A shortage of kits and testing supplies nationally means rationing of coronavirus tests is likely to continue in Georgia, and state officials do not know when broader testing of the public will be possible, The Atlanta Journal-Constitution has learned.
Officials hope the two-dozen or so drive-through and other remote testing sites set up by public health agencies, labs and hospitals in Georgia will eventually help expand testing more broadly. Five thousand test kits provided by the federal government were recently deployed to two federal-state drive-through testing sites in Albany and Cherokee County, and the state received 1,550 kits this week from private suppliers, Cody Hall, a spokesman for Kemp, said Wednesday in an e-mail.
But until governments and the private sector can source more kits and supplies such as swabs, testing will remain rationed in Georgia and many other states for the very sick, vulnerable people such those who live in nursing homes and emergency workers.
Limited testing — both statewide and across the country — has hampered the U.S. response to COVID-19, denying the nation’s public health agencies and elected leaders invaluable data showing how prevalent the virus is and where it’s moving, health experts said.
Jobless claims surge as the coronavirus takes big toll
A tidal wave of layoffs has sent the number of claims for unemployment benefits soaring in Georgia — and a much larger wave is on the way, the state Department of Labor said Thursday.
Officials said that 12,140 Georgians filed for unemployment insurance in the week that ended Saturday — more than double the previous week’s claims number — as businesses across the state closed or contracted in an effort to slow down the spread of the coronavirus.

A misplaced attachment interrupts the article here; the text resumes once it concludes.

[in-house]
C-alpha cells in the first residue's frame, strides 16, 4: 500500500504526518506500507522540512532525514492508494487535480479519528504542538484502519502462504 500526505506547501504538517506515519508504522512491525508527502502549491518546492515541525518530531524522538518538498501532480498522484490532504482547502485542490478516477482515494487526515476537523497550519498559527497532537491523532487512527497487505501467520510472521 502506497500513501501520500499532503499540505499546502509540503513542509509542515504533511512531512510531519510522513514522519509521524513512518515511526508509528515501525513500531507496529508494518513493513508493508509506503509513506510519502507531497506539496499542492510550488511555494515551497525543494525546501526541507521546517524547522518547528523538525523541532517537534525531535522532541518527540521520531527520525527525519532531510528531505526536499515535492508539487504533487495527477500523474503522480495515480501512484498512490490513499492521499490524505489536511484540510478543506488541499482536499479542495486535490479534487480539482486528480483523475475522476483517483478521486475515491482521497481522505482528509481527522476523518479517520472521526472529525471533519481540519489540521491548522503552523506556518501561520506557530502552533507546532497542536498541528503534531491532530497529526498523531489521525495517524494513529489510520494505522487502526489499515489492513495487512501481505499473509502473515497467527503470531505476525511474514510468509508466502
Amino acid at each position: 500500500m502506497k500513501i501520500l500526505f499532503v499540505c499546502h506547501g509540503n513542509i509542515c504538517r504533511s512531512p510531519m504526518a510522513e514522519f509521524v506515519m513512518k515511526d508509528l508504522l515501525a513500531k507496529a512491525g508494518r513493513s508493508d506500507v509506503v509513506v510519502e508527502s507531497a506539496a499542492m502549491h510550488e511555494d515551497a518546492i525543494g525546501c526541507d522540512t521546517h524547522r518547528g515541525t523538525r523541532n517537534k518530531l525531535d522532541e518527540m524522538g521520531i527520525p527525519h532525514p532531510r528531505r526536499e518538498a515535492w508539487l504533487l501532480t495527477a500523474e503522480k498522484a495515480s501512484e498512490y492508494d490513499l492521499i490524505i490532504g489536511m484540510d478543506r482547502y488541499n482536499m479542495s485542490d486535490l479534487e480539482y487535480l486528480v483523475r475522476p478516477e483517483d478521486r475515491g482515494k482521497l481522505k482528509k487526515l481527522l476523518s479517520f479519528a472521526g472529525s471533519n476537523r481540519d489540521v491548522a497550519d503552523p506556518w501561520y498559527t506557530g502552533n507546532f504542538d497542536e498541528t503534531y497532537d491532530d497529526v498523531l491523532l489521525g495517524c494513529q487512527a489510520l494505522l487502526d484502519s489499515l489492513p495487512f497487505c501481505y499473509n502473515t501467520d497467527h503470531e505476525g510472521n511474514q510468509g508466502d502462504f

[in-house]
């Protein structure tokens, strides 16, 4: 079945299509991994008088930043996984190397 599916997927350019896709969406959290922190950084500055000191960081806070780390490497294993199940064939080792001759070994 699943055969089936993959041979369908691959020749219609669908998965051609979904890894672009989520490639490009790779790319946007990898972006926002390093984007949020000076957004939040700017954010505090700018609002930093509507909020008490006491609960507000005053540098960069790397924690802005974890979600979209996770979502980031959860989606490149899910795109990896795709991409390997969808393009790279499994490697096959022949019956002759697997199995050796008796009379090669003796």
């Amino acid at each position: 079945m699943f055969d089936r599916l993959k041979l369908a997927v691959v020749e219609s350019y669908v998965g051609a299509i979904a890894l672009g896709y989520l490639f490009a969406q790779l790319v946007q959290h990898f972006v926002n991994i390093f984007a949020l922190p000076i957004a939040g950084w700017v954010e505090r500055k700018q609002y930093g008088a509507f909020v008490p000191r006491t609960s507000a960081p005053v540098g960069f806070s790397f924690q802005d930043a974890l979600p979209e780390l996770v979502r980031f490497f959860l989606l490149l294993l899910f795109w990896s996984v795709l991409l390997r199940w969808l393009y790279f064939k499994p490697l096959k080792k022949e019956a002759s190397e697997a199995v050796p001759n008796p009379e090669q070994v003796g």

The pain in Georgia echoed that in the nation as a whole.
Earlier in the day, the U.S. Department of Labor announced that 3.28 million Americans had filed initial jobless claims last week, by far the most on record for one week. Previously, the largest number of claims was in 1982, when 695,000 Americans filed jobless claims.
March 26, 2020 Cartersville: A nurse passes by a sign leaving the Cartersville Medical Center where many patients have been confirmed to have COVID-19 and several have died from the local community that has been hard hit by the coronavirus on Thursday, March 26, 2020, in Cartersville. Curtis Compton firstname.lastname@example.org
Credit: Curtis Compton
Credit: Curtis Compton
Georgia public schools to remain closed through April 24
Kemp on Thursday ordered the continued closure of schools until at least April 24 in the ongoing fight against the coronavirus pandemic.
Kemp’s order gives K-12 schools the power to reopen on April 27, though he could extend the closure if the pandemic crisis worsens. Public colleges, which have already moved to online learning, will remain closed until the end of the school year.
The decision will have a profound impact on students and parents, particularly those who rely on subsidized meal programs and who struggle with Internet access necessary for remote learning. It also means parents will have to continue to juggle home-schooling with their professional duties.
— Staff writers Greg Bluestein, Alan Judd, Ty Tagami, J. Scott Trubey and Michael E. Kanell contributed to this article.
NOTE TO READERS
As a public service to our community, we are providing complimentary access to the AJCepaper to everyone. We understand how important it is for you to stay informed.
Please invite your family, friends and neighbors to read today’s complete newspaper online at AJC.com/epaper.
This electronic version of today’s newspaper is also a convenient reading option for you should you prefer to use a digital version instead of your paper copy.